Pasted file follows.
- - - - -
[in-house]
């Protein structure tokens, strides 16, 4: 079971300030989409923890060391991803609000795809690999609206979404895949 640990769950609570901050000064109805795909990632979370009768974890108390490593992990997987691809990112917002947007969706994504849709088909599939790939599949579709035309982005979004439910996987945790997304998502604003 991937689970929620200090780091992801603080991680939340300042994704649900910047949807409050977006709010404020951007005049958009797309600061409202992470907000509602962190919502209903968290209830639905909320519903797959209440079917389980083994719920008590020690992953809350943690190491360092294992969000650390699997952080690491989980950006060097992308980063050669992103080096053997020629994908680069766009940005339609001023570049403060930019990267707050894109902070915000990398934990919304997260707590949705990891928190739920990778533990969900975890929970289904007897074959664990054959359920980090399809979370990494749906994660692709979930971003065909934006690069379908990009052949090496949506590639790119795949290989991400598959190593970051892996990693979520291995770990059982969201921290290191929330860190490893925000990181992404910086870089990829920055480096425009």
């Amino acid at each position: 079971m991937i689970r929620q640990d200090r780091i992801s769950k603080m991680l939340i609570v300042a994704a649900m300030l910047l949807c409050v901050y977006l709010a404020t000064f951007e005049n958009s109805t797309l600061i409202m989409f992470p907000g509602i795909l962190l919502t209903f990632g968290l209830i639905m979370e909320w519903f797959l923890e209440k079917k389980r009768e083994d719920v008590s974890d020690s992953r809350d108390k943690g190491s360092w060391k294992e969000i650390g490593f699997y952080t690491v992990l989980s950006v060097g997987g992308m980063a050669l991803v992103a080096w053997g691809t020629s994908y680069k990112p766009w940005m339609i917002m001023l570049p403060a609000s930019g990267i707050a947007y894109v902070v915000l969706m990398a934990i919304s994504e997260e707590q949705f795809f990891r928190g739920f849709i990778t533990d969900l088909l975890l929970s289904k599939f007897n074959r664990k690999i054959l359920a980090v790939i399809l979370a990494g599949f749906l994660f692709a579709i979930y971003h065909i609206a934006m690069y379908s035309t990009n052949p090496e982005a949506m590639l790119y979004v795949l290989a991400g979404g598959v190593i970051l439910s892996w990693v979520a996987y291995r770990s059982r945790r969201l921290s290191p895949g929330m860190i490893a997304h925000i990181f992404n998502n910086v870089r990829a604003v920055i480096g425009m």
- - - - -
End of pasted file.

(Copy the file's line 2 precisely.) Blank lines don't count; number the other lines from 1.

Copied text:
């Protein structure tokens, strides 16, 4: 079971300030989409923890060391991803609000795809690999609206979404895949 640990769950609570901050000064109805795909990632979370009768974890108390490593992990997987691809990112917002947007969706994504849709088909599939790939599949579709035309982005979004439910996987945790997304998502604003 991937689970929620200090780091992801603080991680939340300042994704649900910047949807409050977006709010404020951007005049958009797309600061409202992470907000509602962190919502209903968290209830639905909320519903797959209440079917389980083994719920008590020690992953809350943690190491360092294992969000650390699997952080690491989980950006060097992308980063050669992103080096053997020629994908680069766009940005339609001023570049403060930019990267707050894109902070915000990398934990919304997260707590949705990891928190739920990778533990969900975890929970289904007897074959664990054959359920980090399809979370990494749906994660692709979930971003065909934006690069379908990009052949090496949506590639790119795949290989991400598959190593970051892996990693979520291995770990059982969201921290290191929330860190490893925000990181992404910086870089990829920055480096425009």